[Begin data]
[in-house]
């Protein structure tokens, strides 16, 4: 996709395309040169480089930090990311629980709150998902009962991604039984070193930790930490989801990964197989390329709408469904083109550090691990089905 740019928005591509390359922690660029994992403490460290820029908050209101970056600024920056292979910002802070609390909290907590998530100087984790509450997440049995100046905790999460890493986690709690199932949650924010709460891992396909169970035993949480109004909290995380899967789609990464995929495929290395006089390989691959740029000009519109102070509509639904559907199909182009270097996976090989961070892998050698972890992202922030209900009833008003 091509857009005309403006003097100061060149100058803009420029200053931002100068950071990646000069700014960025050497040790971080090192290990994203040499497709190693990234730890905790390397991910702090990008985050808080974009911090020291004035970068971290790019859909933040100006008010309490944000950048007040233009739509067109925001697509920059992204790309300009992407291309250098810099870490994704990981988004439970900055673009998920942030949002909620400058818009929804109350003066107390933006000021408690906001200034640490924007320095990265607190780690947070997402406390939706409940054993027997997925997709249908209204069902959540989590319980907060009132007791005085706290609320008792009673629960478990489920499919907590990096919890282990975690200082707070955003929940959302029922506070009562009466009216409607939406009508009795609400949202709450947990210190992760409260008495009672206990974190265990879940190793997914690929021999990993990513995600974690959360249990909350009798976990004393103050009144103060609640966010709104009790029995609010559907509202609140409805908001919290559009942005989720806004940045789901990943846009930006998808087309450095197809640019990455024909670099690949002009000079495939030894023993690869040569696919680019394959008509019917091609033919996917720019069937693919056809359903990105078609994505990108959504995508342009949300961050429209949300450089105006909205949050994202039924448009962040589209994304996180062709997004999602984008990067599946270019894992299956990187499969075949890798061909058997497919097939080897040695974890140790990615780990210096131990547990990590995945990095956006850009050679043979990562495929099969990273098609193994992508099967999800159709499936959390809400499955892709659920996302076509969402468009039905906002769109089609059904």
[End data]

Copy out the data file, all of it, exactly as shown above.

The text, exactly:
[in-house]
């Protein structure tokens, strides 16, 4: 996709395309040169480089930090990311629980709150998902009962991604039984070193930790930490989801990964197989390329709408469904083109550090691990089905 740019928005591509390359922690660029994992403490460290820029908050209101970056600024920056292979910002802070609390909290907590998530100087984790509450997440049995100046905790999460890493986690709690199932949650924010709460891992396909169970035993949480109004909290995380899967789609990464995929495929290395006089390989691959740029000009519109102070509509639904559907199909182009270097996976090989961070892998050698972890992202922030209900009833008003 091509857009005309403006003097100061060149100058803009420029200053931002100068950071990646000069700014960025050497040790971080090192290990994203040499497709190693990234730890905790390397991910702090990008985050808080974009911090020291004035970068971290790019859909933040100006008010309490944000950048007040233009739509067109925001697509920059992204790309300009992407291309250098810099870490994704990981988004439970900055673009998920942030949002909620400058818009929804109350003066107390933006000021408690906001200034640490924007320095990265607190780690947070997402406390939706409940054993027997997925997709249908209204069902959540989590319980907060009132007791005085706290609320008792009673629960478990489920499919907590990096919890282990975690200082707070955003929940959302029922506070009562009466009216409607939406009508009795609400949202709450947990210190992760409260008495009672206990974190265990879940190793997914690929021999990993990513995600974690959360249990909350009798976990004393103050009144103060609640966010709104009790029995609010559907509202609140409805908001919290559009942005989720806004940045789901990943846009930006998808087309450095197809640019990455024909670099690949002009000079495939030894023993690869040569696919680019394959008509019917091609033919996917720019069937693919056809359903990105078609994505990108959504995508342009949300961050429209949300450089105006909205949050994202039924448009962040589209994304996180062709997004999602984008990067599946270019894992299956990187499969075949890798061909058997497919097939080897040695974890140790990615780990210096131990547990990590995945990095956006850009050679043979990562495929099969990273098609193994992508099967999800159709499936959390809400499955892709659920996302076509969402468009039905906002769109089609059904």